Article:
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I’m continuing to rewrite trigger fiction stories and post them here because I don’t know what else to do with them. This one hasn’t changed much, but it was one of my favorites from the early-going of trigger fiction.


Marco awkwardly sat down across the table from his brother. They hadn’t spoken in three years, and before arriving he wasn’t sure his brother would even show up, but here they were. He set the bottle on the table between the two of them before nervously adjusting the sleeves of the shirt that poked out from beneath his sweater.

This was a date that had been set for some time. Their father had left them little when he died, but for one remarkable thing: a bottle of 1947 Château Cheval Blanc. It is one of the rarest and most valuable wines in the world, praised by many as the greatest wine ever bottled.

Since he’d left it to both of them, they’d decided that on the ten year anniversary of their father’s death, they would get together and share the bottle, just the two of them. They picked a restaurant they hoped would survive the ten years, even picked a time.

Much had happened since then. That was before the betrayals and infidelities, before the words that couldn’t be taken back, before the screaming match the finally resulted in Freddie storming out the door and out of Marco’s life for the last three years.

There had been no contact. Not a single phone call or email, no birthday cards or messages through a friend. It had been complete silence.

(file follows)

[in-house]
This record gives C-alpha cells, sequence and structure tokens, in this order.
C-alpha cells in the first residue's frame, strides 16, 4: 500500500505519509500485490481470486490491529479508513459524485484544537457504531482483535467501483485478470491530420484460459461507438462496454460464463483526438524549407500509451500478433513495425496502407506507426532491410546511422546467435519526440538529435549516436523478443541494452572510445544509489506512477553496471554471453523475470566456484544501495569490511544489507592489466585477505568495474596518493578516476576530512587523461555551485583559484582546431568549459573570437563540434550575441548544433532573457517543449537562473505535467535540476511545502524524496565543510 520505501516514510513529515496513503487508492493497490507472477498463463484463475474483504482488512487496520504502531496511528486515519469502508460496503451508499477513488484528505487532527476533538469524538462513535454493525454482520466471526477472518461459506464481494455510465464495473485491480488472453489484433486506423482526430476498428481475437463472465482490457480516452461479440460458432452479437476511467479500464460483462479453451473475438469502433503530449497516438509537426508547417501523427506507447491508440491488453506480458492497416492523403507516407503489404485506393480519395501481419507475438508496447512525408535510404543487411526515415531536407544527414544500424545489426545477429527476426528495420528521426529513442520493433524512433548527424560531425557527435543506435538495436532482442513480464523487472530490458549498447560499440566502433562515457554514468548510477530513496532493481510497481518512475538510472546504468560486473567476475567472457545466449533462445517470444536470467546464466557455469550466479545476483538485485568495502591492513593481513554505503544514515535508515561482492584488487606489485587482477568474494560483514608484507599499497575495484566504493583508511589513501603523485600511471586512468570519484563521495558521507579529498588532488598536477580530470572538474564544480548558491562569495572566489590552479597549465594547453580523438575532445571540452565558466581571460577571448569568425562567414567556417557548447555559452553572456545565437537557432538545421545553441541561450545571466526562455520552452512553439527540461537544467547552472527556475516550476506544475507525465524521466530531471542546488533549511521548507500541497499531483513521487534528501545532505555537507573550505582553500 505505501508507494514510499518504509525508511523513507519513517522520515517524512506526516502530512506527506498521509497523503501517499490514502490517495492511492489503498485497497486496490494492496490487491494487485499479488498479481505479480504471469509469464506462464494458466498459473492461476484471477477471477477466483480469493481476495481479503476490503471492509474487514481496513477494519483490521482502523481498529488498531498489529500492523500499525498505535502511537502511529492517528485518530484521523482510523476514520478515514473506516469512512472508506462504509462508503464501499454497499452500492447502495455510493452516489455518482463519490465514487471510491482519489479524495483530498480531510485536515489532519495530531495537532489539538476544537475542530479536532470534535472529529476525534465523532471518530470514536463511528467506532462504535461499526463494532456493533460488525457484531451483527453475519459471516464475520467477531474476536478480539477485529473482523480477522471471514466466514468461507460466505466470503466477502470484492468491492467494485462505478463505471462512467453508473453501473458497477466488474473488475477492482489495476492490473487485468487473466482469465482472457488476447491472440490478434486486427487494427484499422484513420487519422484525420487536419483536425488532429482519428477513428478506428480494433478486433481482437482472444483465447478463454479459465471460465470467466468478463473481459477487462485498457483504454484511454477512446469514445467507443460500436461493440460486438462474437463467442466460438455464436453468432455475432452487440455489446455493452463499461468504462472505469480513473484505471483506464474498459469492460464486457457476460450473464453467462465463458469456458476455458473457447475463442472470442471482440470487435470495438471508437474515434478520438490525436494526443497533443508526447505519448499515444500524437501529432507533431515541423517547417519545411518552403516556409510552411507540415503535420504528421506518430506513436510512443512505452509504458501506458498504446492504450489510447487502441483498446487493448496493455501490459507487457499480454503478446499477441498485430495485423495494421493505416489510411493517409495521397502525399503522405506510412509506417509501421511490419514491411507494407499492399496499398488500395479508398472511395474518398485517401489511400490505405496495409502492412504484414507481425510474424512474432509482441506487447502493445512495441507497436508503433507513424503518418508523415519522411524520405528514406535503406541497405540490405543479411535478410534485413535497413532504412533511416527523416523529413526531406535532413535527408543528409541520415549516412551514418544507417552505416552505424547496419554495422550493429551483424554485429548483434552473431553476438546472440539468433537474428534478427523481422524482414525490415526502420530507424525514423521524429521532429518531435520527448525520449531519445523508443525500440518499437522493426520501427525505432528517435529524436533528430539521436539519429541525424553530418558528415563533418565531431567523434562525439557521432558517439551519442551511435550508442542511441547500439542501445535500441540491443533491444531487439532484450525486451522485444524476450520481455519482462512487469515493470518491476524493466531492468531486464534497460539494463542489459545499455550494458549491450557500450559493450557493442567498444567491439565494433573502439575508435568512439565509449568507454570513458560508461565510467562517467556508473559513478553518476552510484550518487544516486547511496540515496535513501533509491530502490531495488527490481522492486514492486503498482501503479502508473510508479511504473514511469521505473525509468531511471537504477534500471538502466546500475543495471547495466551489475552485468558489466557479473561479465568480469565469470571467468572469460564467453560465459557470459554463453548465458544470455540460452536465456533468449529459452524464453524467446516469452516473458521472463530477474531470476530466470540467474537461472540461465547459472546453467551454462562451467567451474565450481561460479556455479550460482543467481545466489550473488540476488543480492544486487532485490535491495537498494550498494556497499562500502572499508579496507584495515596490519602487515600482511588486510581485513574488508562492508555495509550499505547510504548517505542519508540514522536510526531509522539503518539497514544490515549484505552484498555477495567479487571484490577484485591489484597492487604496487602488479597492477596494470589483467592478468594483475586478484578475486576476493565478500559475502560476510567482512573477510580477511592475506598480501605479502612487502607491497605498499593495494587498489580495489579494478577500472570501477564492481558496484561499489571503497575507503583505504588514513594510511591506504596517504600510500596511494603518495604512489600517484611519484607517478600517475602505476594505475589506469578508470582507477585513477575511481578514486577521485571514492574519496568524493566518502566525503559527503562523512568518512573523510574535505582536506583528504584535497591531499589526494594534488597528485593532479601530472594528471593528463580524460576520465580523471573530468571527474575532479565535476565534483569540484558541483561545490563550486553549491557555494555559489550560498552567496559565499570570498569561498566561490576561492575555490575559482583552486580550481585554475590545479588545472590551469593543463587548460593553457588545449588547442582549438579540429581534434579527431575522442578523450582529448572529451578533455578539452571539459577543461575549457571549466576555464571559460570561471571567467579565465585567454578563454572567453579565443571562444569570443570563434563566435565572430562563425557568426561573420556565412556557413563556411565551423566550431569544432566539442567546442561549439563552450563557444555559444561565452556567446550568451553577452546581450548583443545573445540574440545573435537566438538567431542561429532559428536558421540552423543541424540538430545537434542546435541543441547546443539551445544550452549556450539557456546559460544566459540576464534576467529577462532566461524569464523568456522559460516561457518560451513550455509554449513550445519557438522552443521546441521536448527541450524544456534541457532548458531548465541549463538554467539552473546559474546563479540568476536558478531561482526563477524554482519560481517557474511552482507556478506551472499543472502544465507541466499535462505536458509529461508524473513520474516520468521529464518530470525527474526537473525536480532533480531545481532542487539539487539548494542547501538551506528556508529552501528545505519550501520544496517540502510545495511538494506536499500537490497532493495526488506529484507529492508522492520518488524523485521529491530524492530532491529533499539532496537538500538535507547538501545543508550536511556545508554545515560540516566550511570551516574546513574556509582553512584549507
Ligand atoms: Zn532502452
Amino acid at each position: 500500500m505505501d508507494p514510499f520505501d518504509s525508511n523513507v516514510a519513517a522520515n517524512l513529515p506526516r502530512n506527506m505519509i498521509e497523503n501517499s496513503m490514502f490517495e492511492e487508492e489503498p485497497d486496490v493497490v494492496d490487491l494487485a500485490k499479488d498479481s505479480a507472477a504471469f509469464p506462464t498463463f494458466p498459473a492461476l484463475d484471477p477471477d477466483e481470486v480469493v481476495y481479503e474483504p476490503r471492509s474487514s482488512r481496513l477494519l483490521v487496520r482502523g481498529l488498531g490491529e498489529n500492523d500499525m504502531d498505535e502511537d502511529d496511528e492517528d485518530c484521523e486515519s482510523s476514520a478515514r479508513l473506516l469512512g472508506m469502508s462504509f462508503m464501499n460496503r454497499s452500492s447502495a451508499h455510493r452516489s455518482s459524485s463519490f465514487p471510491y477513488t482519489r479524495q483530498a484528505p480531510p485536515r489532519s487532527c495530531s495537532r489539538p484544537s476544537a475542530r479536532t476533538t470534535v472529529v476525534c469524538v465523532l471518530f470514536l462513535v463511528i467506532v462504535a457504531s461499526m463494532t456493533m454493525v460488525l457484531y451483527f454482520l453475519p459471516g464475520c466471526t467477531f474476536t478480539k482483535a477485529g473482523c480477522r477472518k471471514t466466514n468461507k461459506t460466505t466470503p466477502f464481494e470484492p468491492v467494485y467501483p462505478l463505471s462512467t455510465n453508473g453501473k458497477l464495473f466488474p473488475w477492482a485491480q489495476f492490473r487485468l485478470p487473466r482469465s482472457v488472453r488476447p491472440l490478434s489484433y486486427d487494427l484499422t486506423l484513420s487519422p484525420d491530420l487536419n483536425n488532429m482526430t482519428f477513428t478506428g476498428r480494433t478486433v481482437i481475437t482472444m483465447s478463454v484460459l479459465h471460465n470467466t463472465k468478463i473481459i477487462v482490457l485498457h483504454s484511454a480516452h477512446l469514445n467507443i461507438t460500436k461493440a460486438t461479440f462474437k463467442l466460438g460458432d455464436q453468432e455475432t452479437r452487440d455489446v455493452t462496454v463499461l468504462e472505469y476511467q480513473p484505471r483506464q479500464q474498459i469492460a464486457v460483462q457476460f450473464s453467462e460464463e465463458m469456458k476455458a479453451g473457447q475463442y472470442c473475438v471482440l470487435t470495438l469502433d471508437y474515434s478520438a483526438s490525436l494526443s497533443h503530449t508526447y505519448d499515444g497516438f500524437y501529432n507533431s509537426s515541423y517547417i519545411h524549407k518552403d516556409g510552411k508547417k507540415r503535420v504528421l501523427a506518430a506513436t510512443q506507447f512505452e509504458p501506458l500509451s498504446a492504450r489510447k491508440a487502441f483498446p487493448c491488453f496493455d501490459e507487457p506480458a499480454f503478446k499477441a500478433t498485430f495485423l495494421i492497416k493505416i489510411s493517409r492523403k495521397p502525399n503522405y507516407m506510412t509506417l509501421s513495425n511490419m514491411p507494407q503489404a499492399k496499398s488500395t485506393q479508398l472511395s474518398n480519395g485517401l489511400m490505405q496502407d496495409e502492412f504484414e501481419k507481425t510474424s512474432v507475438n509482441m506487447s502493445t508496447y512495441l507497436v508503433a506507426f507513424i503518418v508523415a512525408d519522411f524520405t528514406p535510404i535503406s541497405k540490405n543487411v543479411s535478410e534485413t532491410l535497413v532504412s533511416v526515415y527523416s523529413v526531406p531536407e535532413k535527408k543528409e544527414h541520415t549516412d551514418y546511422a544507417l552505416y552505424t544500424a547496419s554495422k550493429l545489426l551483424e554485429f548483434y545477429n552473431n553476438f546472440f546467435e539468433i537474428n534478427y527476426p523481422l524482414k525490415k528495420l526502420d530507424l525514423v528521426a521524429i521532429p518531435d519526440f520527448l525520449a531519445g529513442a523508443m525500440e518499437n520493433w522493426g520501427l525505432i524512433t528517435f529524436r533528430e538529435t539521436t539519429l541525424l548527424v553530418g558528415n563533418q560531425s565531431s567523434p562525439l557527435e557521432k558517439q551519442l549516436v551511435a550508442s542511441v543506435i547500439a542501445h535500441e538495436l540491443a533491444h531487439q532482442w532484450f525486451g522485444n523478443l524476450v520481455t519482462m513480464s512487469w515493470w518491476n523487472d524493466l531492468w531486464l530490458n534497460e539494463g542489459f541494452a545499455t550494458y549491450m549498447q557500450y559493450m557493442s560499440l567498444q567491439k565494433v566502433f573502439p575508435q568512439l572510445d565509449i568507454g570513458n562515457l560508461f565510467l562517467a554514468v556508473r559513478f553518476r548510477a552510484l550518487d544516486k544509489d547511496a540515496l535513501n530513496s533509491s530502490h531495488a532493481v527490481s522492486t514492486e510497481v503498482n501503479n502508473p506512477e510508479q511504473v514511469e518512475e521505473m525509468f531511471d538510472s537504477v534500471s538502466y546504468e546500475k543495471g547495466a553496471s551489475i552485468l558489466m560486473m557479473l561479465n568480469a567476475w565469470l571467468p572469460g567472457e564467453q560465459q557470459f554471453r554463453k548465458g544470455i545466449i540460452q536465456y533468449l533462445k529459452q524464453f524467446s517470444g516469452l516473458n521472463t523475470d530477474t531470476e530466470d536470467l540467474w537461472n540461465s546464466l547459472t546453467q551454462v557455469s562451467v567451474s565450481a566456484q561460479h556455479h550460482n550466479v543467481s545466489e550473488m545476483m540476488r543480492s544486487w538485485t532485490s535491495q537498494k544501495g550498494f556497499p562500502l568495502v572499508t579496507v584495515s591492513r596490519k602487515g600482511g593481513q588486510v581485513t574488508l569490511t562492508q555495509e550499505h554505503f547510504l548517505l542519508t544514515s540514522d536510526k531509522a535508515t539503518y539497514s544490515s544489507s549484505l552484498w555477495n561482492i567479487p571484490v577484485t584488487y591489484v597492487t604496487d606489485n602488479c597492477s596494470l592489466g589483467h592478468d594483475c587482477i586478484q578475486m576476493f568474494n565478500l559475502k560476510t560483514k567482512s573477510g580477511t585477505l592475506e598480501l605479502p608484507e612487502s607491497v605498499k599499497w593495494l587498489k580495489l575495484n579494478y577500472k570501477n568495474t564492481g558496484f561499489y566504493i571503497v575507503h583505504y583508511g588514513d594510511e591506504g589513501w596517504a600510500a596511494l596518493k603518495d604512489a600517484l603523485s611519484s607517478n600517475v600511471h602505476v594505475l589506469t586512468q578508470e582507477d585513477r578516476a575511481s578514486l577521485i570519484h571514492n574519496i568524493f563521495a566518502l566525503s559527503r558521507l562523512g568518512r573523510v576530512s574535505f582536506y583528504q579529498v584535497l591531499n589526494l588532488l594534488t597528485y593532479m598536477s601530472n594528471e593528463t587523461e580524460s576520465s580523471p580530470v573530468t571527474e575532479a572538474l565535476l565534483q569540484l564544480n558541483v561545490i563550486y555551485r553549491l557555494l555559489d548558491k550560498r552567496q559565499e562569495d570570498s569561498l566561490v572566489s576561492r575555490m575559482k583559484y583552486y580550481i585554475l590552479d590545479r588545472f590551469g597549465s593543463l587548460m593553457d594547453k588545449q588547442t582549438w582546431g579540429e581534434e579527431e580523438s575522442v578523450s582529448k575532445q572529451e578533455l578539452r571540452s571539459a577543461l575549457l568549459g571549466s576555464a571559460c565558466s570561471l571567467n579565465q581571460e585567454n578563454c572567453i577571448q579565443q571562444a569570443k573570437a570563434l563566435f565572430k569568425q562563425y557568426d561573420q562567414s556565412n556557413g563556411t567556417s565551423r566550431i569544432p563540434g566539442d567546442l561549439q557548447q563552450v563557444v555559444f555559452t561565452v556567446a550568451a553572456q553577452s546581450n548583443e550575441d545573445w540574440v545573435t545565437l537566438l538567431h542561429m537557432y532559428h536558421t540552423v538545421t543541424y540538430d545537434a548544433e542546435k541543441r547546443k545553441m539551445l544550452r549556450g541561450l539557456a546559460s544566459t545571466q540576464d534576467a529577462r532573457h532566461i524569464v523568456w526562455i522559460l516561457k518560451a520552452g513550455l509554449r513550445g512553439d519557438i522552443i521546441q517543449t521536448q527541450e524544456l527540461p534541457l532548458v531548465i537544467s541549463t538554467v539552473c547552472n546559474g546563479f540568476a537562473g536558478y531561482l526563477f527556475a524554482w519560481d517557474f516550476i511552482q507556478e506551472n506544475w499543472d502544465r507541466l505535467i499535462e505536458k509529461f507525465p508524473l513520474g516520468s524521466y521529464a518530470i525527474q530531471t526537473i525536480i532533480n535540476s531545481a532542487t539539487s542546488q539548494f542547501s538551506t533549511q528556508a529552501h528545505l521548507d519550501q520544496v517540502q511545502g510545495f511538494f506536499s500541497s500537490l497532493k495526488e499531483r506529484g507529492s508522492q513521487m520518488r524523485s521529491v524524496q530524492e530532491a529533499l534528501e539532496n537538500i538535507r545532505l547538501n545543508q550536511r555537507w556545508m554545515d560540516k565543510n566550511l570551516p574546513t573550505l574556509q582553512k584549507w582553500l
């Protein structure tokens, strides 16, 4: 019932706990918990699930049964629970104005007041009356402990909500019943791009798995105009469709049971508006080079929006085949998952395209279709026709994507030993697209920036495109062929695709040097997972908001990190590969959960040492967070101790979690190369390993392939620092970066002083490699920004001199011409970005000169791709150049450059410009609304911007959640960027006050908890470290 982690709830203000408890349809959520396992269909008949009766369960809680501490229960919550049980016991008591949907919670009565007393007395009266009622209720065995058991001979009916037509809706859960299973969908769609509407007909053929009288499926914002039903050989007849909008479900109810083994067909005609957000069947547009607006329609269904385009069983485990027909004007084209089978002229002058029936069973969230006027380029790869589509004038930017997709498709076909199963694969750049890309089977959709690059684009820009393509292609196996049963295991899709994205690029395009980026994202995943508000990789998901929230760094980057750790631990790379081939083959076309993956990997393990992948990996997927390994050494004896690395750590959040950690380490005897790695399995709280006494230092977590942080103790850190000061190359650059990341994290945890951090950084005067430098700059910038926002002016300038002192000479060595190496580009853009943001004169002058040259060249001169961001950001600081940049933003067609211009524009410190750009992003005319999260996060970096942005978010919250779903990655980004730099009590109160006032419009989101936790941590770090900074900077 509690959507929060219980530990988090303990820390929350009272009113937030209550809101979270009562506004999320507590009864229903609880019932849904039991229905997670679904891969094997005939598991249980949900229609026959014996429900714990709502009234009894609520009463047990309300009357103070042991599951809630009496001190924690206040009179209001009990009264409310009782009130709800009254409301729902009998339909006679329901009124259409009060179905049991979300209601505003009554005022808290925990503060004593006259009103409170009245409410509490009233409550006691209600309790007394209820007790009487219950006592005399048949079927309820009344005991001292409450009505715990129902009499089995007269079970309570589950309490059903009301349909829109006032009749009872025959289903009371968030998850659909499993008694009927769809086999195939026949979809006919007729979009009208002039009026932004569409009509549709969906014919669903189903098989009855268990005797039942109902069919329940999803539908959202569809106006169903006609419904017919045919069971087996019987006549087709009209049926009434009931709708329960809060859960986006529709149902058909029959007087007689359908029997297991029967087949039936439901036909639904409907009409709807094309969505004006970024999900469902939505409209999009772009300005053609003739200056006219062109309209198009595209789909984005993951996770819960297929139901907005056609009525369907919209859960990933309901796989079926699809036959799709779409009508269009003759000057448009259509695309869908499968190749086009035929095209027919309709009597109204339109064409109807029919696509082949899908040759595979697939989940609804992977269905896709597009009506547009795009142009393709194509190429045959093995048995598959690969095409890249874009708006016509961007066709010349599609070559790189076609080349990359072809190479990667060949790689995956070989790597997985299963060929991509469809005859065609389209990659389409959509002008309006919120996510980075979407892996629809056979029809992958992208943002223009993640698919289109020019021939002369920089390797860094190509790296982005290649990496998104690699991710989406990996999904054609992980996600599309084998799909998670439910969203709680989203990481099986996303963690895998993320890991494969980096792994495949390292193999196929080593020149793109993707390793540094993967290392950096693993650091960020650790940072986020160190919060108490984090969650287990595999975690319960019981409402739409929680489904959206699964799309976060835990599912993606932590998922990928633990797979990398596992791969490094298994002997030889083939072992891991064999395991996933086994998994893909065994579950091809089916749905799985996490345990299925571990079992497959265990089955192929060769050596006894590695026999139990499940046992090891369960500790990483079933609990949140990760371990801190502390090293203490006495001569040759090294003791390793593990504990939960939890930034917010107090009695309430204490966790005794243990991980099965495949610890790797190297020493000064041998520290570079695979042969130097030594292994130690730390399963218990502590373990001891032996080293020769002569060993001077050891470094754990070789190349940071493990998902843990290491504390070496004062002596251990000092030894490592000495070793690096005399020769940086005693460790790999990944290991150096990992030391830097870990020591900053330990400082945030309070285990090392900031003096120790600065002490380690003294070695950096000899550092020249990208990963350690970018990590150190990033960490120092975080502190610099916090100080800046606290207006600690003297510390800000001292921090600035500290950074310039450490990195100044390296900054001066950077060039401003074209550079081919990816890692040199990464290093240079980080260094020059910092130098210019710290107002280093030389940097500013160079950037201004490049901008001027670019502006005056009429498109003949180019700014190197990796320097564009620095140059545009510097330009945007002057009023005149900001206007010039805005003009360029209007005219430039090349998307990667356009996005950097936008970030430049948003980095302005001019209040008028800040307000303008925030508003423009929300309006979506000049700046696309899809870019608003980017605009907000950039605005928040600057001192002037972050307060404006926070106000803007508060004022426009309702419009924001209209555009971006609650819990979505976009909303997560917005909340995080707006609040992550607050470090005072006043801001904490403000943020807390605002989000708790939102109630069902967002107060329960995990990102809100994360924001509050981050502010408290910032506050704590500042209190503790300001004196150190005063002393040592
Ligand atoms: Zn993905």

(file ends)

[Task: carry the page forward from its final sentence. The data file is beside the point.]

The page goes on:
So, Marco didn’t know whether or not to expect Freddie to show. Marco had the bottle of wine, and while he warred with himself for the last few months, he had decided to honor the memory of their father and keep the date they’d made ten years earlier.

When Marco arrived, Freddie was already there, seated at what had been their regular table. As Marco sat down across from Freddie, he was surprised. He’d expected that upon seeing his brother the anger of past hurts would flare up again, but instead he felt only sadness. He didn’t realize how much he’d missed Freddie’s face until this moment. He blinked back tears before Freddie might notice the moisture and nodded to his brother.

There were a few moments of awkward silence, neither being sure what to say after all this time. Freddie’s face was unreadable, Marco couldn’t tell if his brother’s was feeling hatred or remorse, or something else altogether.

Marco called the waiter over to uncork their bottle, and they waited in silence for the wine to breathe. Time passed slowly, and each stared awkwardly at the table, their silverware, other diners, anywhere but at each other. It was agony. They ordered food and ate in silence, waiting for the wine to be ready, not wanting to rush the bottle while also wishing to be anywhere else in the world.

“Well, shall we?” As Marco spoke, his voice cracked from so long in silence.

Freddie just nodded.

Marco poured them each a glass, slid one across the table to Freddie and took his own.

Freddie raised his glass, “To Papa.”

It took Marco a moment before he could respond, it was the first he’d heard Freddie’s voice in so long and he felt the sadness return. “To Papa.”

Marco sipped the wine. His eyelids closed as his eyes rolled back into his head involuntarily. Nothing could have prepared him for the overwhelming beauty he was tasting. It was otherworldly. Full and strong and smooth, lacking any hint of acid or harshness. It tasted divine, miraculous. He took another sip, drawing in more this time.

So many flavors sang in harmony on Marco’s tongue. Chocolate and caramel, earth and leather, pepper and… was that mint? It was overwhelming. Marco looked across the table, Freddie seemed to be experiencing much the same thing. He returned Marco’s stare, their eyes met for the first time before Freddie looked down at his glass. Yet, before their brief gaze broke Marco was sure he saw a smirk on Freddie’s face. Not just any smirk, that trademark Freddie smirk that always meant he was trying to keep from laughing. It was the face he wore when he was trying and failing miserably to keep a straight face while lying.